British actress Charlotte Rampling has backtracked on her controversial comments she made about the Oscars diversity row. She claims that her views on a proposed Oscars boycott was "racist to whites" were taken out of context after a backlash on social media.
When asked if the black community in the film industry felt like a minority, she replied: "No comment." Her opinions began trending on Twitter, where the hashtag #OscarSoWhite was used to express anger following the release of the all-white nominations. Many suggested that Rampling should "check her white privilege".
Rampling, who is nominated for Best Actress for her role in 45 Years, released an official statement in an attempt to clarify her comments.
"I regret that my comments could have been misinterpreted this week in my interview with Europe 1 Radio," she said. "I simply meant to say that in an ideal world every performance will be given equal opportunities for consideration.
"I am very honoured to be included in this year's wonderful group of nominated actors and actresses," she stated. "Diversity in our industry is an important issue that needs to be addressed. I am highly encouraged by the changes announced today by the Academy to diversify its membership."
The governing body of the Academy of Motion Picture Arts and Sciences (Ampas) has said it will address criticism over the lack of racial diversity in 2016's Academy Awards nominees. The board said in a statement that its goal was "to commit to doubling the number of women and diverse members of the Academy by 2020".
This is not the first time that Charlotte Rampling has caused consternation with her views. On feminism she said: "One of the reasons I don't see eye to eye with Women's Lib is that women have it all on a plate if only they knew it. They don't have to be pretty either."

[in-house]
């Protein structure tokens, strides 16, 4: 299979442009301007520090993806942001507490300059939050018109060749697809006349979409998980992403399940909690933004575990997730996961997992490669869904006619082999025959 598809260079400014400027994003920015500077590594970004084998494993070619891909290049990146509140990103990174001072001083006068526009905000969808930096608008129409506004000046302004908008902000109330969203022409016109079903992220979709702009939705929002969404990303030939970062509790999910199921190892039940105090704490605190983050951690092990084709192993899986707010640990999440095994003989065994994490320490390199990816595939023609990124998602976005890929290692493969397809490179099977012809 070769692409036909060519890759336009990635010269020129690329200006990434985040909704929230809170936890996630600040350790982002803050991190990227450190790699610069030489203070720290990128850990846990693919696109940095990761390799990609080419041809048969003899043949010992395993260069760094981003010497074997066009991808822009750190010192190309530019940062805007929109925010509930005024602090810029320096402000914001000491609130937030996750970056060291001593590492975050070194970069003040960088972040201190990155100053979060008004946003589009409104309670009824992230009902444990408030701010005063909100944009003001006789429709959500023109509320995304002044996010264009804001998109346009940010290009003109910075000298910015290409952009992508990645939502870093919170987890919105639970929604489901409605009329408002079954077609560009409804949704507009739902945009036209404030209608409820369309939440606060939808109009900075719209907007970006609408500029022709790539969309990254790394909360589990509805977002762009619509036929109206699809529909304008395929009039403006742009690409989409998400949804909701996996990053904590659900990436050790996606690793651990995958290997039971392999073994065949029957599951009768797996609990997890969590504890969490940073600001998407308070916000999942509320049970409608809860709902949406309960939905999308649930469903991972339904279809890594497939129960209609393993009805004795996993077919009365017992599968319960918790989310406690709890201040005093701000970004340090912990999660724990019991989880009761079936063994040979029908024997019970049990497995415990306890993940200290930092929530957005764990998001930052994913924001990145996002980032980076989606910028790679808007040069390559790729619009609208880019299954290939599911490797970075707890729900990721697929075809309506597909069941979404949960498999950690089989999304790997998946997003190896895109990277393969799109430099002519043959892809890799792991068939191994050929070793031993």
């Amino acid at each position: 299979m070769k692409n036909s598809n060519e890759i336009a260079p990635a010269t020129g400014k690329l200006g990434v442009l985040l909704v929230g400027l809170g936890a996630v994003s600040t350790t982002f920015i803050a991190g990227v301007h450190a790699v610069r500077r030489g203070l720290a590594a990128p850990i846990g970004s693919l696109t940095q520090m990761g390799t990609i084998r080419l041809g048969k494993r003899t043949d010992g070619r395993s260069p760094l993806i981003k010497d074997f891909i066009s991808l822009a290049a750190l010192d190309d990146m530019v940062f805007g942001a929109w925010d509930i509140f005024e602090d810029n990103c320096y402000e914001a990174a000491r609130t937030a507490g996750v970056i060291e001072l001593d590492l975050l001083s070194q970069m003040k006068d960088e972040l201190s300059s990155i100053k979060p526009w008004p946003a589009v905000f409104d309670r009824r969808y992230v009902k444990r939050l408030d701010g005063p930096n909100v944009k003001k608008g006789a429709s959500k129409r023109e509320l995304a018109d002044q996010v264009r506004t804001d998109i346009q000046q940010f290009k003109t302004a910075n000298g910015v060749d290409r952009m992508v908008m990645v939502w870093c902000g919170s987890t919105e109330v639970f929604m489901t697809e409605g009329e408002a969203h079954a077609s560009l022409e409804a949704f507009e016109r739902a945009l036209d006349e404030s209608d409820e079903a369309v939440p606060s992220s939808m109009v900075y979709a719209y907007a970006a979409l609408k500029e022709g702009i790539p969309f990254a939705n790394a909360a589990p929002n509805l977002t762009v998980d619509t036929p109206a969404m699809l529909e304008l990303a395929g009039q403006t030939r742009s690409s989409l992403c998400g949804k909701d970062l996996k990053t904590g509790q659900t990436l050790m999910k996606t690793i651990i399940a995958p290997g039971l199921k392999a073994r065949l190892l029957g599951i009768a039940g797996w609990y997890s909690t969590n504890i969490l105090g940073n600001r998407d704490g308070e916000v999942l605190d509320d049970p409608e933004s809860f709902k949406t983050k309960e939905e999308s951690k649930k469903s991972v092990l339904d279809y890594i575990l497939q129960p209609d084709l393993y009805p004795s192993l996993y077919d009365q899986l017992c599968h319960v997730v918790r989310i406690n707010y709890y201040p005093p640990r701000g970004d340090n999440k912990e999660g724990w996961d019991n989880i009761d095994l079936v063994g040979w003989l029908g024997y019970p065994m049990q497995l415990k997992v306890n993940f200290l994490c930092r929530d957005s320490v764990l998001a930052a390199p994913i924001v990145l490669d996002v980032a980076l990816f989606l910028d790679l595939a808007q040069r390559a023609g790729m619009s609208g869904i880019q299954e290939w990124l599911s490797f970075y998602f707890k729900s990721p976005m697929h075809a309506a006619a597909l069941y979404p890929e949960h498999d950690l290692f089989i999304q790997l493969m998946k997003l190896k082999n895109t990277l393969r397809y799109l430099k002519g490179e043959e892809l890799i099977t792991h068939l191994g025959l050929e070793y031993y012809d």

She has also talked about how much of a burden it is to be good looking. "What beauty brings is huge. It brings great privilege, great power and potential to do many things. If you are beautiful, doors open for you; people smile at you; you are accepted in places where others aren't. So the relationship that people have with beauty, in a sense, is almost deforming."
Her most controversial film roles include Lucino Visconti's The Damned, where she played a young wife sent to a Nazi concentration camp. In The Night Porter (1974), she played a former concentration camp prisoner who has a sadomasochistic relationship with a former Nazi SS officer, played by Dirk Bogarde.
The film has been accused of being sensationalist, with film critic Roger Ebert condemning it "as nasty as it is lubricious, a despicable attempt to titillate us by exploiting memories of persecution and suffering". Upon its film release, the Night Porter was ridiculed as "romantic pornography" and "a piece of junk".
In Max mon amour, she played a diplomat's wife who takes a chimpanzee as a lover. It was called "the greatest ape romance since King Kong".